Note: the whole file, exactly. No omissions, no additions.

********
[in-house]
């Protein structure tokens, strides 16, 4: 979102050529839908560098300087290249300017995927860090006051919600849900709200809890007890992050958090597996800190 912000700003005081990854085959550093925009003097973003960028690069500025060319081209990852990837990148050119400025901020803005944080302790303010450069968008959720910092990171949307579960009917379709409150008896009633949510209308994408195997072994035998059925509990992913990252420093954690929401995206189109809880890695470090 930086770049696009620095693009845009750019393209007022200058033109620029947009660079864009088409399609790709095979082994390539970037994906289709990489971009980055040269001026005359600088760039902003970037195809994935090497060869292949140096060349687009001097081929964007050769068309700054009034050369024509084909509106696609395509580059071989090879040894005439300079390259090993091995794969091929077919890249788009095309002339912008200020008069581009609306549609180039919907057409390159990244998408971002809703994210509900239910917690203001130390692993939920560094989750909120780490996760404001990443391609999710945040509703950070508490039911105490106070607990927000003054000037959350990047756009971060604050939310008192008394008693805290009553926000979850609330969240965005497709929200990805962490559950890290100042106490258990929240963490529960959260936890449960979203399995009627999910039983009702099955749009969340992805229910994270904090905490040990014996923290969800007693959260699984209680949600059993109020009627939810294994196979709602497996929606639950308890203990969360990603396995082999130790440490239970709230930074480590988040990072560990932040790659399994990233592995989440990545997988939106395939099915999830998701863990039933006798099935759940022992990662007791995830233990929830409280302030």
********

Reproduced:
[in-house]
């Protein structure tokens, strides 16, 4: 979102050529839908560098300087290249300017995927860090006051919600849900709200809890007890992050958090597996800190 912000700003005081990854085959550093925009003097973003960028690069500025060319081209990852990837990148050119400025901020803005944080302790303010450069968008959720910092990171949307579960009917379709409150008896009633949510209308994408195997072994035998059925509990992913990252420093954690929401995206189109809880890695470090 930086770049696009620095693009845009750019393209007022200058033109620029947009660079864009088409399609790709095979082994390539970037994906289709990489971009980055040269001026005359600088760039902003970037195809994935090497060869292949140096060349687009001097081929964007050769068309700054009034050369024509084909509106696609395509580059071989090879040894005439300079390259090993091995794969091929077919890249788009095309002339912008200020008069581009609306549609180039919907057409390159990244998408971002809703994210509900239910917690203001130390692993939920560094989750909120780490996760404001990443391609999710945040509703950070508490039911105490106070607990927000003054000037959350990047756009971060604050939310008192008394008693805290009553926000979850609330969240965005497709929200990805962490559950890290100042106490258990929240963490529960959260936890449960979203399995009627999910039983009702099955749009969340992805229910994270904090905490040990014996923290969800007693959260699984209680949600059993109020009627939810294994196979709602497996929606639950308890203990969360990603396995082999130790440490239970709230930074480590988040990072560990932040790659399994990233592995989440990545997988939106395939099915999830998701863990039933006798099935759940022992990662007791995830233990929830409280302030």